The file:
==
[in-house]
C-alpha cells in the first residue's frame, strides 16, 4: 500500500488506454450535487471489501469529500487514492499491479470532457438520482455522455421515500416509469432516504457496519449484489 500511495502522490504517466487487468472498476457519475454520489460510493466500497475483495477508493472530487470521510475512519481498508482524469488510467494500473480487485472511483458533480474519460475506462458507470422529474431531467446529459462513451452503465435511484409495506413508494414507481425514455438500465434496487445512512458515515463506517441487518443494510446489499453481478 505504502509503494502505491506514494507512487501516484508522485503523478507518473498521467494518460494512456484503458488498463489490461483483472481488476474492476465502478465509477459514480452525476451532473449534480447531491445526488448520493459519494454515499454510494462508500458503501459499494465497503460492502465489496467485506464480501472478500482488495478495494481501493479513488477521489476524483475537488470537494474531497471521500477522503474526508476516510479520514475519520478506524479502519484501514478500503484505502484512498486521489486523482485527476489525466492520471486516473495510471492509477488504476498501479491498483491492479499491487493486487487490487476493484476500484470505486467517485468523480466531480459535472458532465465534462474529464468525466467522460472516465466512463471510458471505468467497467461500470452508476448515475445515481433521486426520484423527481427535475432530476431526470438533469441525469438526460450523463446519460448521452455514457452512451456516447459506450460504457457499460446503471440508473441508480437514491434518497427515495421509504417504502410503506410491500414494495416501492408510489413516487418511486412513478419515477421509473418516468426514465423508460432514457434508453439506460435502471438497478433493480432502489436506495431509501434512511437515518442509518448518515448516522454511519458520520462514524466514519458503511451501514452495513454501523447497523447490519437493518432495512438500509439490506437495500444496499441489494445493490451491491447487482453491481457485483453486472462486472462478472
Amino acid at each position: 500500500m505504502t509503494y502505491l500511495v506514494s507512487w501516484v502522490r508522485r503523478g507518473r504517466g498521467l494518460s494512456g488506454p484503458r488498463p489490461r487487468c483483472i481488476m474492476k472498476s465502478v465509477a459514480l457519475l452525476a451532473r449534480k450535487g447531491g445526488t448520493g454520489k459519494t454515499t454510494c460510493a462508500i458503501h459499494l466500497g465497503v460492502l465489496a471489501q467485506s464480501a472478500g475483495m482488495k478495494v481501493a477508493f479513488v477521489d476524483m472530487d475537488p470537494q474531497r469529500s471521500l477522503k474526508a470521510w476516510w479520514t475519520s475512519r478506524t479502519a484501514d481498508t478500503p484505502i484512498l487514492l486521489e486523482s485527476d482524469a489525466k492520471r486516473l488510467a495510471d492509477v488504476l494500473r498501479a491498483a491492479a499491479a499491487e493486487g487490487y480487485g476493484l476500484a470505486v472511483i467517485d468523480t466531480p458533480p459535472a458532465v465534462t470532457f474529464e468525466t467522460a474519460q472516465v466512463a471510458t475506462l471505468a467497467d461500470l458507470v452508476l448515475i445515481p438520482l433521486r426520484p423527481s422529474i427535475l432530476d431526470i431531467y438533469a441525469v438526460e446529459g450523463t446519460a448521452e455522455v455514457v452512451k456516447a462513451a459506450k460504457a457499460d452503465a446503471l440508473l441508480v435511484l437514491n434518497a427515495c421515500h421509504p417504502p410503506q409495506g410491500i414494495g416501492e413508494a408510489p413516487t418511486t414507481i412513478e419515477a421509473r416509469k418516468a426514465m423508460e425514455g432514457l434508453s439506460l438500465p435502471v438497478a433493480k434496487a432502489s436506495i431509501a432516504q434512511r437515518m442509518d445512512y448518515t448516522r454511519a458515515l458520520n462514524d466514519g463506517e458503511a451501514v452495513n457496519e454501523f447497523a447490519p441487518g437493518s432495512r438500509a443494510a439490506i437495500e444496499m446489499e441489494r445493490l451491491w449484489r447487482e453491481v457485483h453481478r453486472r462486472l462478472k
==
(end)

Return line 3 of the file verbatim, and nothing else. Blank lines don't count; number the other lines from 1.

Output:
Amino acid at each position: 500500500m505504502t509503494y502505491l500511495v506514494s507512487w501516484v502522490r508522485r503523478g507518473r504517466g498521467l494518460s494512456g488506454p484503458r488498463p489490461r487487468c483483472i481488476m474492476k472498476s465502478v465509477a459514480l457519475l452525476a451532473r449534480k450535487g447531491g445526488t448520493g454520489k459519494t454515499t454510494c460510493a462508500i458503501h459499494l466500497g465497503v460492502l465489496a471489501q467485506s464480501a472478500g475483495m482488495k478495494v481501493a477508493f479513488v477521489d476524483m472530487d475537488p470537494q474531497r469529500s471521500l477522503k474526508a470521510w476516510w479520514t475519520s475512519r478506524t479502519a484501514d481498508t478500503p484505502i484512498l487514492l486521489e486523482s485527476d482524469a489525466k492520471r486516473l488510467a495510471d492509477v488504476l494500473r498501479a491498483a491492479a499491479a499491487e493486487g487490487y480487485g476493484l476500484a470505486v472511483i467517485d468523480t466531480p458533480p459535472a458532465v465534462t470532457f474529464e468525466t467522460a474519460q472516465v466512463a471510458t475506462l471505468a467497467d461500470l458507470v452508476l448515475i445515481p438520482l433521486r426520484p423527481s422529474i427535475l432530476d431526470i431531467y438533469a441525469v438526460e446529459g450523463t446519460a448521452e455522455v455514457v452512451k456516447a462513451a459506450k460504457a457499460d452503465a446503471l440508473l441508480v435511484l437514491n434518497a427515495c421515500h421509504p417504502p410503506q409495506g410491500i414494495g416501492e413508494a408510489p413516487t418511486t414507481i412513478e419515477a421509473r416509469k418516468a426514465m423508460e425514455g432514457l434508453s439506460l438500465p435502471v438497478a433493480k434496487a432502489s436506495i431509501a432516504q434512511r437515518m442509518d445512512y448518515t448516522r454511519a458515515l458520520n462514524d466514519g463506517e458503511a451501514v452495513n457496519e454501523f447497523a447490519p441487518g437493518s432495512r438500509a443494510a439490506i437495500e444496499m446489499e441489494r445493490l451491491w449484489r447487482e453491481v457485483h453481478r453486472r462486472l462478472k